This study has limitations. First, the manual construction of DSH can be error prone and time consuming. How to automate the process, while remaining interpretable, is an open research question. Second, DSH uses retrospective EHR data, in which treatment pathways and disease intensity were determined based on whether a treatment was given. However, EHR data contain errors, and an erroneous treatment assignment may lead to inaccurate encoding of disease severity. Third, we have not investigated the generalizability of our methods to other complex comorbidities, nor have we investigated other functional relationships between the DSH nodes, other than doubling the score on branches to the right. It is not clear whether the results would remain consistent if other relationships (eg, an exponential relationship) were used. These are important open research questions to be investigated.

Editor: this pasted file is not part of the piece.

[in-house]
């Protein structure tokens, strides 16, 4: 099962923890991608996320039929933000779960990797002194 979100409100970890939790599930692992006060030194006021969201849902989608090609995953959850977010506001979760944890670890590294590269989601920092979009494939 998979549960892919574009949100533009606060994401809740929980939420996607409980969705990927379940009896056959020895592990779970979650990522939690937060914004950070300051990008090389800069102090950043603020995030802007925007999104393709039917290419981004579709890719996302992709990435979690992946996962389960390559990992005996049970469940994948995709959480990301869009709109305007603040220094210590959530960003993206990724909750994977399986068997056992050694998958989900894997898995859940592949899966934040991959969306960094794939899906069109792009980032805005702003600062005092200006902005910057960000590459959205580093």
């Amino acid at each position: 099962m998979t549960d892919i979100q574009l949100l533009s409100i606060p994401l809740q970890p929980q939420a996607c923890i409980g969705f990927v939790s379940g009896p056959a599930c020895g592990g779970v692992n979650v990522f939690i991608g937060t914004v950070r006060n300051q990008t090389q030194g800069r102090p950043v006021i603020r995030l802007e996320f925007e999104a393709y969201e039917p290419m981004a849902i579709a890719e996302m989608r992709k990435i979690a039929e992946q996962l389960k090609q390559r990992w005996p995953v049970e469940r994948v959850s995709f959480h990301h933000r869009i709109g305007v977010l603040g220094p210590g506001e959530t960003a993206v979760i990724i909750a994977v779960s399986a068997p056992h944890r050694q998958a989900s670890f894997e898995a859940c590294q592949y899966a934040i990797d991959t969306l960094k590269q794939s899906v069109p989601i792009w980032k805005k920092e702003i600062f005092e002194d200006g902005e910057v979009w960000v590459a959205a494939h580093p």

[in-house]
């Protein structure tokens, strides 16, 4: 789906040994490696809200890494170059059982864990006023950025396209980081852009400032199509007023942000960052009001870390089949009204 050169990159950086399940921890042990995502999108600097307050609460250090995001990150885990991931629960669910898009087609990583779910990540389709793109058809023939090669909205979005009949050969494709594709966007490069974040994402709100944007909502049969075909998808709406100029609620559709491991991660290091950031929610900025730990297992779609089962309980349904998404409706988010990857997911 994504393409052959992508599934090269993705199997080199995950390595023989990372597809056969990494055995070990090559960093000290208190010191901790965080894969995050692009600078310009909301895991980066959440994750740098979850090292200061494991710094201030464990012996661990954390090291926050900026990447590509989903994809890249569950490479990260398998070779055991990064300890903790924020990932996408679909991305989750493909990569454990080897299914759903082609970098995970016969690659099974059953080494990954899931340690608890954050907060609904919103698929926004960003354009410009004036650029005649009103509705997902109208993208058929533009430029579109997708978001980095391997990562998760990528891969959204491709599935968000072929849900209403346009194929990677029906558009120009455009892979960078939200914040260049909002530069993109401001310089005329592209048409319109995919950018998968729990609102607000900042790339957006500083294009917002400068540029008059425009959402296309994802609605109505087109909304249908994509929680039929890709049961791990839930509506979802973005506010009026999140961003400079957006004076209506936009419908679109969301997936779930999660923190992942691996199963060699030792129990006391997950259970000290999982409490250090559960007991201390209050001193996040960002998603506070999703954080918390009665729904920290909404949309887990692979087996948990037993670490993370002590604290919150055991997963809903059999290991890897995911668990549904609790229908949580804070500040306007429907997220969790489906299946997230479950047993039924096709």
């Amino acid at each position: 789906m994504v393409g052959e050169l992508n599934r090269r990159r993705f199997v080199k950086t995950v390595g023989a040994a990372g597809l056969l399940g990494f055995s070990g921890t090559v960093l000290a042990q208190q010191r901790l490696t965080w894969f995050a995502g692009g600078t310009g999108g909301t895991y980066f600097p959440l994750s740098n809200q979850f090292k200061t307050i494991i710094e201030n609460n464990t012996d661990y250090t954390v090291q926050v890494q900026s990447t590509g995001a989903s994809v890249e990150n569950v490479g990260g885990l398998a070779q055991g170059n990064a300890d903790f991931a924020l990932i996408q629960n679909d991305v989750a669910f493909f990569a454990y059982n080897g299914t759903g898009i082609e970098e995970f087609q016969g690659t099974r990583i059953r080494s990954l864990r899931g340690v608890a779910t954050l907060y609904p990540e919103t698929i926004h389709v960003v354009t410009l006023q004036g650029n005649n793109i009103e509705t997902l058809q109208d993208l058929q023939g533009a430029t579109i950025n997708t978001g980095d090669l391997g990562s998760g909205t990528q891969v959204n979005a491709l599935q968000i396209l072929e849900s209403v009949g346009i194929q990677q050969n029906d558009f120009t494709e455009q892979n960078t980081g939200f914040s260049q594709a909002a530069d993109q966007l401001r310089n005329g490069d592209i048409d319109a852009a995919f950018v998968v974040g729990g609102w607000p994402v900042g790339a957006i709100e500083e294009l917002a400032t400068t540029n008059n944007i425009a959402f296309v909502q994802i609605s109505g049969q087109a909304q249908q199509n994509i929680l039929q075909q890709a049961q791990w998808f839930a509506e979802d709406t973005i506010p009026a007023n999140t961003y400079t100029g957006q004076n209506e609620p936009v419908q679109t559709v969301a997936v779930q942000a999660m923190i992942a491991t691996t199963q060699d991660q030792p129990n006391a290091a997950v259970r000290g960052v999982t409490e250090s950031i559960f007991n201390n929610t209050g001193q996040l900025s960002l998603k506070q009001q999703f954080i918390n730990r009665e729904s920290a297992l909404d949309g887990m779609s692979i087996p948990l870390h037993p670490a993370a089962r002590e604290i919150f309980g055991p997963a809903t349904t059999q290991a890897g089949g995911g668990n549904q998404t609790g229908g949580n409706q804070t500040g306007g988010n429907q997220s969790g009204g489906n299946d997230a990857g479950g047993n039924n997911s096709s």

Conclusions

    In this study, we developed a novel data representation scheme and validated the added value in a risk prediction model. The model accurately predicted the age at which a patient is at risk of ACM or MCE substantially better than standard data presentations. DSH uses expert knowledge of known relationships within EHR data to capture disease severity in a natural and clinically meaningful way. The proposed DSH and corresponding risk scoring system can help to support critical decision-making, develop smart EBPGs, and enhance health care and disease management. It also has the potential to be used as a health care quality metric.

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    Article Information

    Accepted for Publication: April 13, 2020.

    Published: July 17, 2020. doi:10.1001/jamanetworkopen.2020.8270